Flu season remains active

It might be closer to spring than winter, but it’s still flu season. The Centers for Disease Control and Prevention estimates that there will be 34 million flu illnesses and 350,000 hospitalizations, as well as 20,000 deaths from the flu for the 2019-2020 season. The number of deaths include 136 children.

“If you have not been vaccinated for influenza, it’s not too late,” says Dr. Nipunie Rajapakse, a pediatric infectious diseases specialist. Influenza activity usually peaks between December and February, but can last as late as May.

“We have a flu vaccine that can prevent influenza illness,” says Dr. Rajapakse. “We know that having the vaccine decreases your chance of severe illness, it decreases your chances of having to be admitted to a hospital or an ICU because of the influenza infection, and it decreases your chance of dying. It’s still really important that everyone get the flu vaccine, and the flu vaccine is recommended for anyone over 6 months of age.”

Influenza A viruses are now the dominant strain in circulation.

“The flu season started with a wave of influenza B, which tends to affect children,” Dr. Rajapakse says. “Because there’s not as much change in influenza B over time, most older people and adults have been infected with influenza B strains in the past, and have some protection. But children, unfortunately, don’t have that benefit. Influenza B strains tend to affect younger children more seriously than others.”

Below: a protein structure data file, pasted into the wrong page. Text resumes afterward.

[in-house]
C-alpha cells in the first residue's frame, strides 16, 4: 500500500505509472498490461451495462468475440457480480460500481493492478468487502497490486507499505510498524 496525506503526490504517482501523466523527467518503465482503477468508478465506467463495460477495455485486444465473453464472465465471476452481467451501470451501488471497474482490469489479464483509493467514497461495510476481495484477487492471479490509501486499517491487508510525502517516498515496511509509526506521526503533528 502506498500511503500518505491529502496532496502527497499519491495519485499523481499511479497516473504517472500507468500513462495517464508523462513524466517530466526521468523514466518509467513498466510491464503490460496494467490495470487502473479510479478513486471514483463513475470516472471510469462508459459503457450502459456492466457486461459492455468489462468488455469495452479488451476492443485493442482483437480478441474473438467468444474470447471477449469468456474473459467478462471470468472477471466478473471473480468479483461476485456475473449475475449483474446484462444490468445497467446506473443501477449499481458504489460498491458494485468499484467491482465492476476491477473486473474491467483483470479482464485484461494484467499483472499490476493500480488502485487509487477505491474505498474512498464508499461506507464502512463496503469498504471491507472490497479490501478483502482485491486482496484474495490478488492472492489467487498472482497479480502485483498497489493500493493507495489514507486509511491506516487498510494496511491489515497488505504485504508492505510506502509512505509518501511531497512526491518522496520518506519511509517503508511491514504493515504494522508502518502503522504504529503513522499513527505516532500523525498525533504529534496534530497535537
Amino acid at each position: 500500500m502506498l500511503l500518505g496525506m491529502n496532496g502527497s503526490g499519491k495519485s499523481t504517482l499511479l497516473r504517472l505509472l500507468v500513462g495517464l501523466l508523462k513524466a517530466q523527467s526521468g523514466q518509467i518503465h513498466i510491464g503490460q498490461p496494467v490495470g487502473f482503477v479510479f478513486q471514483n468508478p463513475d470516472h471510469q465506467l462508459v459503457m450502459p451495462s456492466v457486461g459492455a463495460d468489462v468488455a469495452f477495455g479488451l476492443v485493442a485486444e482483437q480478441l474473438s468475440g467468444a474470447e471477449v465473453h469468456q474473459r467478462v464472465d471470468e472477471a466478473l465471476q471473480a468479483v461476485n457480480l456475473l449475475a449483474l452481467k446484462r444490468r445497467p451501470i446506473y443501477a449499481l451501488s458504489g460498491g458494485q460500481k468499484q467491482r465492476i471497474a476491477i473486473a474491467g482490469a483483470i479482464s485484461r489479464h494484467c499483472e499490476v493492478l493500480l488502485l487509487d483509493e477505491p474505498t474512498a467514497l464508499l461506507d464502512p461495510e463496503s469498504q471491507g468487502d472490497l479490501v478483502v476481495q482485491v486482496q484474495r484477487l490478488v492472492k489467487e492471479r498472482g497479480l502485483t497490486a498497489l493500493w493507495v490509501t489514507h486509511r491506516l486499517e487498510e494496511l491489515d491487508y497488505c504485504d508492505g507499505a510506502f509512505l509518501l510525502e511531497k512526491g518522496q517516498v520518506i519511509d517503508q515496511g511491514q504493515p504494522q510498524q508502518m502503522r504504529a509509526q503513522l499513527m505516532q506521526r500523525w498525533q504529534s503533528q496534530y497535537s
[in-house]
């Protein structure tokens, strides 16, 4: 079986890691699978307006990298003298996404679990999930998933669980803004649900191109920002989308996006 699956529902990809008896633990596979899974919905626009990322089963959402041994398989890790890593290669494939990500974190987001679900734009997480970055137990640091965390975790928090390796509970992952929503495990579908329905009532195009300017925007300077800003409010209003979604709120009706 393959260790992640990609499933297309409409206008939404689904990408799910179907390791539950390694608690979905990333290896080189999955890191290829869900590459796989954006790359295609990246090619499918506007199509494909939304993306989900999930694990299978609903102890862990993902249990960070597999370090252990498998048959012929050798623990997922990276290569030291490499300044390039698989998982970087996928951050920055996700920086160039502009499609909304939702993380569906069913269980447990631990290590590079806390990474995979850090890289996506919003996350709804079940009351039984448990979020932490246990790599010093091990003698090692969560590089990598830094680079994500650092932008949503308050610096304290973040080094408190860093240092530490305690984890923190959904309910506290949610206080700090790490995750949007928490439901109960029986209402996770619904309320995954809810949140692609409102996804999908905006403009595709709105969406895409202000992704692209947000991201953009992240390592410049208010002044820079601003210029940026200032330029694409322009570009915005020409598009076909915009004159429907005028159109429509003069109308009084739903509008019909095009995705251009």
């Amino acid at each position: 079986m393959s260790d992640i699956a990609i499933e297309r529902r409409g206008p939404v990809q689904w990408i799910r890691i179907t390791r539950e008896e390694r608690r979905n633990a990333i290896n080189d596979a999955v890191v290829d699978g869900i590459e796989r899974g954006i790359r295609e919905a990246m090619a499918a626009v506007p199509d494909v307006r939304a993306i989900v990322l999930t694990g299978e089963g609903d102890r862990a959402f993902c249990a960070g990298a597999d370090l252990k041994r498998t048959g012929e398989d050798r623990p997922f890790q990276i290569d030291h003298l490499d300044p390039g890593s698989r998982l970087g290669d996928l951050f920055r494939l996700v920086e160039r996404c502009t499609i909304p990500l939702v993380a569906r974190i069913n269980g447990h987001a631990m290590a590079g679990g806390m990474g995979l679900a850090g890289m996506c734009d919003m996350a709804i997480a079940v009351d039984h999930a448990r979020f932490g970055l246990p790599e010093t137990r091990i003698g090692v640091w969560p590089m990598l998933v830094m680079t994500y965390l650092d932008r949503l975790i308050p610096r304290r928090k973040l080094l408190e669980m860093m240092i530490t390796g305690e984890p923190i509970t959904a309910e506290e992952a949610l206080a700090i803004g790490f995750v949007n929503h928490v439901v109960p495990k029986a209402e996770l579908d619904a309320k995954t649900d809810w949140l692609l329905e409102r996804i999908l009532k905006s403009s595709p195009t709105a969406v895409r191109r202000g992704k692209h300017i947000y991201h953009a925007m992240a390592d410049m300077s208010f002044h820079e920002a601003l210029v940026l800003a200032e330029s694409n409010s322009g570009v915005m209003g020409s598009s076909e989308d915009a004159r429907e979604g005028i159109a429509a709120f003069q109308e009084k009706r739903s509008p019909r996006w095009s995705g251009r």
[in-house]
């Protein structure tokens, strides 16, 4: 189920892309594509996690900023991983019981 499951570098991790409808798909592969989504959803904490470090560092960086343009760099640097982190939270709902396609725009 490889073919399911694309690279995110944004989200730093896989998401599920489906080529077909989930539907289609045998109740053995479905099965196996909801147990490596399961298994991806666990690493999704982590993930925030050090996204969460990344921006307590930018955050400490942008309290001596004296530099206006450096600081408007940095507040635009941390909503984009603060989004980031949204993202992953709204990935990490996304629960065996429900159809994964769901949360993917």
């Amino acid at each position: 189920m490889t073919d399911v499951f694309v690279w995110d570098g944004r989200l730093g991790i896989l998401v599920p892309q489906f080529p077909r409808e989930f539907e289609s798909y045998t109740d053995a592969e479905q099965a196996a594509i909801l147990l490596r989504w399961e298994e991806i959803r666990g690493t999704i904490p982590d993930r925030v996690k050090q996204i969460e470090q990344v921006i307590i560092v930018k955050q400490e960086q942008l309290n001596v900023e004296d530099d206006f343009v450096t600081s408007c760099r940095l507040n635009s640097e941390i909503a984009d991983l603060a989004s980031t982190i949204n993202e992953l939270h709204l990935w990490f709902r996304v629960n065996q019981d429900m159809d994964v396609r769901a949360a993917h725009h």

Common flu symptoms include:

Fever above 100 F (38 C), though not everyone with the flu has a fever

A cough or sore throat

A runny or stuffy nose

Headache

Muscle aches

Chills

Fatigue

Nausea, vomiting or diarrhea (most common in children)

Most healthy people who become sick with the flu will recover on their own. Young children; the elderly; pregnant women; and people with underlying medical conditions, including diabetes, lung disease, or a weakened immune system, may experience complications and may benefit from treatment with an antiviral medication (oseltamivir), especially if it is started early in the course of their illness. If you or someone you’re caring for is at high risk of flu-related complications and you suspect the flu, call your health care provider.

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